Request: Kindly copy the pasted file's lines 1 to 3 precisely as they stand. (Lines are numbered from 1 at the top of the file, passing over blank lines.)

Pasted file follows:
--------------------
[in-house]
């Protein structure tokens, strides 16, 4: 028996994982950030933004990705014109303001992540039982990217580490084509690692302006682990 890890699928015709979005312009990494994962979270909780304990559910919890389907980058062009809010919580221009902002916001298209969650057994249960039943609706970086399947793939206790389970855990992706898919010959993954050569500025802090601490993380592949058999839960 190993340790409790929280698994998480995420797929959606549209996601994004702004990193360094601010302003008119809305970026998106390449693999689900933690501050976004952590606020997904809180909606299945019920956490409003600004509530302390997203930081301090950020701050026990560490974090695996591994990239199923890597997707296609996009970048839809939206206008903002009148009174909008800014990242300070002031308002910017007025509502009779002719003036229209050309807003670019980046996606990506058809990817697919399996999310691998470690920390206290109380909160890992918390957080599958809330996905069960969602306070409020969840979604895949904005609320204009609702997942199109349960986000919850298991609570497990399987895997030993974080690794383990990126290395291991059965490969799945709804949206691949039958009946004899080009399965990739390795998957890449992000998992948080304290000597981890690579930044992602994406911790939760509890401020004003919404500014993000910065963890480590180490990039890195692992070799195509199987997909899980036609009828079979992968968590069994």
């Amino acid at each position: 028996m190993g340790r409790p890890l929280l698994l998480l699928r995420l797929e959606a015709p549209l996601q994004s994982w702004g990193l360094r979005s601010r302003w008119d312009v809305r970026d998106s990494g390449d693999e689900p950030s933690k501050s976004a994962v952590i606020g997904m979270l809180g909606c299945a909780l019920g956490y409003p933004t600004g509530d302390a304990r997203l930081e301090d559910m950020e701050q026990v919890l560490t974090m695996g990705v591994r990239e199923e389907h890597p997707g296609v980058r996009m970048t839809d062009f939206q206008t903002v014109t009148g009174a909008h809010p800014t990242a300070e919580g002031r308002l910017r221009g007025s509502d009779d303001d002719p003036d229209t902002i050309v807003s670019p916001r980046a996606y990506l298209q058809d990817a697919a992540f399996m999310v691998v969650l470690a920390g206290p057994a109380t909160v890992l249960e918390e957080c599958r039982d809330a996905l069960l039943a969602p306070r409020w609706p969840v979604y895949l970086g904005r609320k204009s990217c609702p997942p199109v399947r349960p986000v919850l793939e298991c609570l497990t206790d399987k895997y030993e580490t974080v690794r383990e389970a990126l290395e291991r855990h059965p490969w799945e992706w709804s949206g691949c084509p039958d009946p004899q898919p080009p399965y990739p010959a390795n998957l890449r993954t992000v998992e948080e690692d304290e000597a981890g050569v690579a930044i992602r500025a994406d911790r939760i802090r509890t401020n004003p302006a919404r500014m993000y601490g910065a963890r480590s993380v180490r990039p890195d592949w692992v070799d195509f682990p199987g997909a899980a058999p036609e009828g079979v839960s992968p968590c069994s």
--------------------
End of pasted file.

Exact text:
[in-house]
């Protein structure tokens, strides 16, 4: 028996994982950030933004990705014109303001992540039982990217580490084509690692302006682990 890890699928015709979005312009990494994962979270909780304990559910919890389907980058062009809010919580221009902002916001298209969650057994249960039943609706970086399947793939206790389970855990992706898919010959993954050569500025802090601490993380592949058999839960 190993340790409790929280698994998480995420797929959606549209996601994004702004990193360094601010302003008119809305970026998106390449693999689900933690501050976004952590606020997904809180909606299945019920956490409003600004509530302390997203930081301090950020701050026990560490974090695996591994990239199923890597997707296609996009970048839809939206206008903002009148009174909008800014990242300070002031308002910017007025509502009779002719003036229209050309807003670019980046996606990506058809990817697919399996999310691998470690920390206290109380909160890992918390957080599958809330996905069960969602306070409020969840979604895949904005609320204009609702997942199109349960986000919850298991609570497990399987895997030993974080690794383990990126290395291991059965490969799945709804949206691949039958009946004899080009399965990739390795998957890449992000998992948080304290000597981890690579930044992602994406911790939760509890401020004003919404500014993000910065963890480590180490990039890195692992070799195509199987997909899980036609009828079979992968968590069994």
């Amino acid at each position: 028996m190993g340790r409790p890890l929280l698994l998480l699928r995420l797929e959606a015709p549209l996601q994004s994982w702004g990193l360094r979005s601010r302003w008119d312009v809305r970026d998106s990494g390449d693999e689900p950030s933690k501050s976004a994962v952590i606020g997904m979270l809180g909606c299945a909780l019920g956490y409003p933004t600004g509530d302390a304990r997203l930081e301090d559910m950020e701050q026990v919890l560490t974090m695996g990705v591994r990239e199923e389907h890597p997707g296609v980058r996009m970048t839809d062009f939206q206008t903002v014109t009148g009174a909008h809010p800014t990242a300070e919580g002031r308002l910017r221009g007025s509502d009779d303001d002719p003036d229209t902002i050309v807003s670019p916001r980046a996606y990506l298209q058809d990817a697919a992540f399996m999310v691998v969650l470690a920390g206290p057994a109380t909160v890992l249960e918390e957080c599958r039982d809330a996905l069960l039943a969602p306070r409020w609706p969840v979604y895949l970086g904005r609320k204009s990217c609702p997942p199109v399947r349960p986000v919850l793939e298991c609570l497990t206790d399987k895997y030993e580490t974080v690794r383990e389970a990126l290395e291991r855990h059965p490969w799945e992706w709804s949206g691949c084509p039958d009946p004899q898919p080009p399965y990739p010959a390795n998957l890449r993954t992000v998992e948080e690692d304290e000597a981890g050569v690579a930044i992602r500025a994406d911790r939760i802090r509890t401020n004003p302006a919404r500014m993000y601490g910065a963890r480590s993380v180490r990039p890195d592949w692992v070799d195509f682990p199987g997909a899980a058999p036609e009828g079979v839960s992968p968590c069994s």